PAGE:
During my real estate career, I've seen many types of scams by investors trying to reduce or nullify their risk, by transferring it to the broker, the contractor, the man in the moon.

It's been said by others on this forum -- get a real estate attorney before signing anything on a deal like this.

Best luck to your son,
Tracy Howard
Broker/Owner, Distressed Homeowner Headquarters
Denver, CO
0 votes Thank Flag Link Mon Apr 18, 2011
Jimmymac-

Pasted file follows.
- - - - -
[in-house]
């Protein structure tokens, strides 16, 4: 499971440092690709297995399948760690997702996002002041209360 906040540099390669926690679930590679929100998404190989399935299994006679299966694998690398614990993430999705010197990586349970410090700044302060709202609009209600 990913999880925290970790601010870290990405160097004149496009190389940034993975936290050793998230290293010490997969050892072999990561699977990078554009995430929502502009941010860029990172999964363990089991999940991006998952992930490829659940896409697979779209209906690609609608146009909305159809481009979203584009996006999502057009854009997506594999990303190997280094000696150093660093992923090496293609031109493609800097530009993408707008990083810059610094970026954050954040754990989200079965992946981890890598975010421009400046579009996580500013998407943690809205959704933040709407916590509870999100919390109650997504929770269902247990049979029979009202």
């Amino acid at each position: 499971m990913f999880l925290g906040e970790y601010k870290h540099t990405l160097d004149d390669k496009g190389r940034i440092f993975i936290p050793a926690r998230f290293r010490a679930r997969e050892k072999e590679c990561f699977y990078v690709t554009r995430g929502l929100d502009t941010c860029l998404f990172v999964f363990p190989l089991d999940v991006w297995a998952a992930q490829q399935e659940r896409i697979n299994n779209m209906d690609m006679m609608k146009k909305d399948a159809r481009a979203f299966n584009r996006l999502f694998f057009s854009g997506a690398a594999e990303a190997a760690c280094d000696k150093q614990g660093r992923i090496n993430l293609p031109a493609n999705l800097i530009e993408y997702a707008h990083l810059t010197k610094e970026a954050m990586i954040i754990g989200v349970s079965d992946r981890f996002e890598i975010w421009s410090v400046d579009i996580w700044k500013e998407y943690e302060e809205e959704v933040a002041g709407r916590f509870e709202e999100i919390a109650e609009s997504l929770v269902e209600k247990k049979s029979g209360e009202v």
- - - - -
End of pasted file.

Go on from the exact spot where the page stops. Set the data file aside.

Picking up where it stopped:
Victoria Quintero gave you some great advice. If ti isn't too late have your son ask the investor and realtor for references. Ask how many properties they have completed and sold under this scenario and ask for the names and contact info for the contractors they worked with on previous deals. The % guarantee should not be part of your sons contract... if the Realtor did his work correctly he should have determined the current market value of the property and the potential market value after fix-up. He should also have disclosed estimated days on market after completion to sell the property. the investor should have taken that information, disclosed it to your son and together they should have put together a budget and timeline for completion. The investor will have to calculate interest based on the timeline and total cost of the project and from there they can estimate what percentage of return they might expect. Everyone of the players can impact the return- not just your son- so it is unreasonable for him to be expected to guarantee an outcome when there are factor over which he has absolutely no control.